The article reports the discovery of methane seeps and mud volcanoes at the lake floor of Lake Baikal, Siberia. Lake Baikal is one of the largest and deepest freshwater lakes in the world, and it is the only freshwater lake with a demonstrated occurrence of gas hydrates in the lake floor sediments. Gas hydrates are solids formed of water and gas, commonly methane, caged in a crystal lattice. They occur naturally in Earth's shallow subsurface, within the pores of sedimentary rocks under specific conditions of pressure (high), temperature (low), and gas composition and concentration. As the hydrate structure has very high gas-storage capacity (1 volume of methane hydrate may hold 150-180 volumes of free gas), enormous amounts of methane (CH4) are stored as natural hydrates. The methane seeps and mud volcanoes in Lake Baikal were found in water depths between 1300 m and 1400 m, in an area where the gas hydrates appear to be locally unstable and actively dissociating at 200 m to 400 m below the sediment surface. Hydrate dissociation is probably due to subsurface circulation of thermal fluids. The methane seeps and mud extrusion at the lake floor in Lake Baikal are interpreted as gas outbursts caused by the release of free gas by hydrate dissociation within the subsurface sediments.
Testing the Cretaceous greenhouse hypothesis using glassy foraminiferal calcite from the core of the Turonian tropics on Demerara Rise
Paul Wilson et al., Southampton Oceanography Centre, School of Ocean and Earth Science, European Way, Southampton SO14 3ZH, UK. Pages 607-610.
Geologists have been worrying about global warming for more than a century. Sediments deposited during the middle of the Cretaceous Period (ca. 100 Ma) contain convincing evidence that Earth was significantly warmer then than it is today. Breadfruit trees grew in Greenland, turtles swam in waters north of the Arctic Circle, and Antarctica was free of the large ice sheets that we see today. Why was Earth so warm during the Cretaceous? What can we learn that might help us today? This article provides new evidence to support the idea that life in the Cretaceous was hot because of high levels of greenhouse gases (such as carbon dioxide) in Earth's atmosphere. Scientists at Southampton Oceanography Centre and Woods Hole Oceanographic Institution report beautifully preserved fossils recovered from the floor of the tropical Atlantic that contain chemical evidence of the warmest surface ocean temperatures ever recorded for the past 150 m.y. of geological time. Crucially, although high past temperatures at the poles can be explained in many different ways, high past temperatures in the tropics are difficult to explain except by high levels of "greenhouse gas forcing." The researchers dated the fossils that they have analyzed very precisely. Interestingly, the dates that they obtained for this interval of peak warmth are significantly younger (by 20-30 m.y.) than the dates that geologists predict for peak levels of past atmospheric carbon dioxide. This mismatch can be interpreted in a number of different ways. One possibility is that the researchers have brought to light a previously "hidden" ancient pulse in tectonic processes that control natural global carbon dioxide emissions to the atmosphere.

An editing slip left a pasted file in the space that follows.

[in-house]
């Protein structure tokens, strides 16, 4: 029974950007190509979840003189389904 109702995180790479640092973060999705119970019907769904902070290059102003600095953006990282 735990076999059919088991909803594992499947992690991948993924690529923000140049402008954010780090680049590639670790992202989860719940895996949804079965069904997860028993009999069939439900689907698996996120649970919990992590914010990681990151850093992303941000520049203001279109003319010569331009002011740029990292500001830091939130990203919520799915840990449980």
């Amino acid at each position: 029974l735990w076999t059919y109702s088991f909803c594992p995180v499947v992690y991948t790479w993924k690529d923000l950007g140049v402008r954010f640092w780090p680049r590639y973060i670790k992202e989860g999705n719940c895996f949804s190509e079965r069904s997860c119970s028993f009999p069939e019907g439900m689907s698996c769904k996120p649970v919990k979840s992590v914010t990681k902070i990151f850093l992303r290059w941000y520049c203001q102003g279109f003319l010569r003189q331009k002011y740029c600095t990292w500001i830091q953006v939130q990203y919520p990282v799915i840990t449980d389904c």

GSA TODAY

Archean Podiform Chromitites and Mantle Tectonites in Ophiolitic Mélange, North China Craton: A Record of Early Oceanic Mantle Processes
Jianghai Li, Department of Geology, Peking University, Beijing 100871 China, Timothy M. Kusky (corresponding author), Department of Earth and Atmospheric Sciences, St. Louis University, St. Louis Missouri 63103, USA, and Xiongnan Huang, Department of Geology, Peking University, Beijing 100871 China.
This paper documents features of an Archean (2.50 billion-year-old) oceanic mantle podiform chromitite and mantle tectonite in ophiolitic mélange in the North China craton. These are the oldest known remnants of oceanic crust associated with mantle tectonites and podiform chromite deposits on the planet. Textures in the ultramafic blocks provide a window into igneous and structural processes active in Archean suboceanic mantle. Ophiolites are remnants of oceanic lithosphere that have been tectonically emplaced onto continents. They provide valuable information on the nature of seafloor processes, global heat loss, and paleogeographic reconstructions of the continents through ancient times. The question of whether ophiolites are present in the earliest rock record (> 2.0 Ga) is one of the most hotly debated scientific questions in early Earth history. Many authors have cited the perceived absence of Archean ophiolites as evidence that plate tectonics did not operate in the Archean. However, these authors report a complete ophiolite with remarkably well preserved delicate magmatic and deformational textures that provide a glimpse into igneous and structural processes active in the suboceanic mantle in the Archean. Additionally, the tectonic setting of the ophiolite and ophiolitic fragments in mélange argues for plate collisions in the Archean. Research on the North China chromitites, harzburgite tectonites, and ophiolitic blocks and sheets, and their relationships to surrounding units and Archean plate tectonic style, is at an early stage. These authors have organized a team of interdisciplinary scientists who will be examining numerous aspects of these unique occurrences of Archean oceanic lithosphere and will be leading two field trips to the region following a GSA Penrose Conference on the Hengshan granulites in September and October 2002. Other meetings and research collaborations are being planned for the future. Researchers interested in the Dongwanzi, Zunhua, and other rocks described here should contact T. Kusky (kusky@eas.slu.edu) or J.H. Li (jhil@pku.edu.cn) for additional information.

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To review the abstracts for these articles, go to www.gsajournals.org.

To obtain a complimentary copy of any GEOLOGY article, contact Ann Cairns.

To review the complete table of contents for the July issue of GEOLOGY, go to www.gsajournals.org/.